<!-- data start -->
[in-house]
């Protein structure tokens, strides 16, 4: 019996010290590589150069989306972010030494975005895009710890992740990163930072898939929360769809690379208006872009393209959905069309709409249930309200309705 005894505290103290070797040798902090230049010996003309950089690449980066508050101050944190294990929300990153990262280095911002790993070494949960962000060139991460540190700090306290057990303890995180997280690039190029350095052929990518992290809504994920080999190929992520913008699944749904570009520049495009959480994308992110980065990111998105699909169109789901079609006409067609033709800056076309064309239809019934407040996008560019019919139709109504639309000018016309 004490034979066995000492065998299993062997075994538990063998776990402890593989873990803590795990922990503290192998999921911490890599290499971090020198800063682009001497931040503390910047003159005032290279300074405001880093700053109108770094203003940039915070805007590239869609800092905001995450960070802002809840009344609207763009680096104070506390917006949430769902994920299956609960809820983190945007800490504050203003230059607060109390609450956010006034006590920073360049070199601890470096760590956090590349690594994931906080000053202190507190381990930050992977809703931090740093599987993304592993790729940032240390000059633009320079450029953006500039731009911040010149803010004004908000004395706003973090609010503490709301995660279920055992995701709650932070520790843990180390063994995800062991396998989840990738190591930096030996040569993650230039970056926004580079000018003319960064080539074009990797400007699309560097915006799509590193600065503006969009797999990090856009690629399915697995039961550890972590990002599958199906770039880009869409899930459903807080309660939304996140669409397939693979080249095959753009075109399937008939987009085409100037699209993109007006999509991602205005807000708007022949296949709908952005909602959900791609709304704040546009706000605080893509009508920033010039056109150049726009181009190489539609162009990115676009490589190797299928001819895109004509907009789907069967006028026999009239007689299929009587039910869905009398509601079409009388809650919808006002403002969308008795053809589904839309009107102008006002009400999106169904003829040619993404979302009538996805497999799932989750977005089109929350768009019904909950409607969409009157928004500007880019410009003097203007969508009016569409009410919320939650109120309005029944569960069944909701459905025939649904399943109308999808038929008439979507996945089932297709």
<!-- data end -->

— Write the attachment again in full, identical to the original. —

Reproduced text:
[in-house]
């Protein structure tokens, strides 16, 4: 019996010290590589150069989306972010030494975005895009710890992740990163930072898939929360769809690379208006872009393209959905069309709409249930309200309705 005894505290103290070797040798902090230049010996003309950089690449980066508050101050944190294990929300990153990262280095911002790993070494949960962000060139991460540190700090306290057990303890995180997280690039190029350095052929990518992290809504994920080999190929992520913008699944749904570009520049495009959480994308992110980065990111998105699909169109789901079609006409067609033709800056076309064309239809019934407040996008560019019919139709109504639309000018016309 004490034979066995000492065998299993062997075994538990063998776990402890593989873990803590795990922990503290192998999921911490890599290499971090020198800063682009001497931040503390910047003159005032290279300074405001880093700053109108770094203003940039915070805007590239869609800092905001995450960070802002809840009344609207763009680096104070506390917006949430769902994920299956609960809820983190945007800490504050203003230059607060109390609450956010006034006590920073360049070199601890470096760590956090590349690594994931906080000053202190507190381990930050992977809703931090740093599987993304592993790729940032240390000059633009320079450029953006500039731009911040010149803010004004908000004395706003973090609010503490709301995660279920055992995701709650932070520790843990180390063994995800062991396998989840990738190591930096030996040569993650230039970056926004580079000018003319960064080539074009990797400007699309560097915006799509590193600065503006969009797999990090856009690629399915697995039961550890972590990002599958199906770039880009869409899930459903807080309660939304996140669409397939693979080249095959753009075109399937008939987009085409100037699209993109007006999509991602205005807000708007022949296949709908952005909602959900791609709304704040546009706000605080893509009508920033010039056109150049726009181009190489539609162009990115676009490589190797299928001819895109004509907009789907069967006028026999009239007689299929009587039910869905009398509601079409009388809650919808006002403002969308008795053809589904839309009107102008006002009400999106169904003829040619993404979302009538996805497999799932989750977005089109929350768009019904909950409607969409009157928004500007880019410009003097203007969508009016569409009410919320939650109120309005029944569960069944909701459905025939649904399943109308999808038929008439979507996945089932297709």